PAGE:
PhD defence by Helena Clemmensen

On Monday 10 May, Helena Clemmensen will defend  her PhD thesis "Differential characteristics of antigens during Mycobacterium tuberculosis infection -Implications for next-generation tuberculosis vaccines".

Time: 13:00

Place: Zoom:
Please note registration is required via the link to participate.

Supervisor: Professor Sine Reker Hadrup
Co-Supervisor: Gregers Jungersen, Statens Serum Institut
Co-Supervisor: Rasmus Mortensen, Statens Serum Institut

Assessment committee:
Professor Peter Heegard, DTU Health Tech
Professor Anders Woetmann, University of Copenhagen
Professor Pere-Joan Cardona, Autonomous University of Barcelona

Chairperson: Associate Professor Katharina Lahl

Tuberculosis (TB) is an infectious disease caused by the intracellular pathogen Mycobacterium tuberculosis (Mtb). Mtb has coevolved with humans throughout history and still haunts us to this day with 1.4 million deaths every year. Despite access to antibiotic treatment and mass vaccination with the only licensed TB vaccine, BCG, the global TB epidemic is still raging. According to the World Health Organization, vaccination is the most cost-effective and sustainable intervention, which stresses the need for a more effective vaccines against TB.

CD4 T cells are essential for controlling Mtb infection and priming of an optimal vaccine-induced CD4 T cell response is therefore ultimate goal for future TB vaccines. Chronic antigen exposure to Mtb antigens, however, pushes CD4 T cells towards a gradual loss of immune function to a non-protective state known as “terminal T cell differentiation”. The aims of this thesis were to study the conditions for antigen-specific T cell differentiation during murine Mtb infection and design vaccination strategies to mitigate T cell differentiation for optimal immunity. This includes identification of the optimal vaccination regimen for combining BCG with subunit vaccines.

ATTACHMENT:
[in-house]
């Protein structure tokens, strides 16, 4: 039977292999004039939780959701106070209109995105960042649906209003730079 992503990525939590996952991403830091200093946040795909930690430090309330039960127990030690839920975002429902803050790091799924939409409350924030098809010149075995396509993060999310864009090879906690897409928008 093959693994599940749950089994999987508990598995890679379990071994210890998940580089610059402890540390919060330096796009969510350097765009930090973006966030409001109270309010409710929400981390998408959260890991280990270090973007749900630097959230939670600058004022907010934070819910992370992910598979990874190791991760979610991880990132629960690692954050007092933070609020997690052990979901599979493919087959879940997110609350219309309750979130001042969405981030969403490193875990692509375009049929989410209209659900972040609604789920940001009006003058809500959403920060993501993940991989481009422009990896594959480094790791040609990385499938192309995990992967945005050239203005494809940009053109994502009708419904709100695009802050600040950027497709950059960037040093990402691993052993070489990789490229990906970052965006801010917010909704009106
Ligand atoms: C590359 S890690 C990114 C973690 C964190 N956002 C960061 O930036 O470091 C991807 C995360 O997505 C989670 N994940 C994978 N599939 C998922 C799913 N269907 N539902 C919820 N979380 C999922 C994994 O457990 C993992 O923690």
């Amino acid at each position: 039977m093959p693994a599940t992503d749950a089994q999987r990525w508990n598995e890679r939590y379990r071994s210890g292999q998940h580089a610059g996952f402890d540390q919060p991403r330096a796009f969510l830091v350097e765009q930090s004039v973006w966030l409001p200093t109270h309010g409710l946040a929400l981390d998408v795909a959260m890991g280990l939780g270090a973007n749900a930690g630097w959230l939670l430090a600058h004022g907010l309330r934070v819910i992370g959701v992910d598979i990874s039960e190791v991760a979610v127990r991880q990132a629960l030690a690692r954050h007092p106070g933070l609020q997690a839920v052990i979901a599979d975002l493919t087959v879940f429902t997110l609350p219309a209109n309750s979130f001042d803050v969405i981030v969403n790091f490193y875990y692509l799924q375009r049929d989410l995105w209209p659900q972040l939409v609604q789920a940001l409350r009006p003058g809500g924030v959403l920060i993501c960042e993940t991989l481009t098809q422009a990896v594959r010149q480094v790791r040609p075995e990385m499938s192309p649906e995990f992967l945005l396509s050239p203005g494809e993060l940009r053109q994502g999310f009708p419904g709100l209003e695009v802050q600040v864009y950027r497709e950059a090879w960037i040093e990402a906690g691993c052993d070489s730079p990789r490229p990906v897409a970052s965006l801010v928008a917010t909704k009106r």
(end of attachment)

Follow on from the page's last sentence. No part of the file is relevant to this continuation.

The research presented in this thesis address knowledge gaps in protective T cell immunity and optimal antigen selection for TB vaccine development. Collectively, these results urge future TB antigen discovery programs to identify Mtb antigens with the highest in vivo expression and accompanied T cell differentiation degree as targeted vaccination against these antigen “hot-spots” can prevent excessive T cell differentiation and improve vaccine efficacy. Moreover, future studies should evaluate protective efficacy of TB vaccine candidates in long-term studies to minimize the chances of making a poor antigen choice, as the most pronounced differences in antigen-specific T cell differentiation and protection is found during chronic infection. Based on this research and the most recent insight in TB immunology, this thesis also introduces a novel and highly protective TB vaccine, H107, which is designed to bypass BCG-mediated T cell differentiation and is suitable for co-administration with BCG due to lack of cross-reactivity immune responses. H107 represents a next-generation TB vaccine candidate ready for clinical testing, which has potential for enhanced efficacy in both infants and adolescents/adults.


Mon 10 May 21
13:00 - 16:00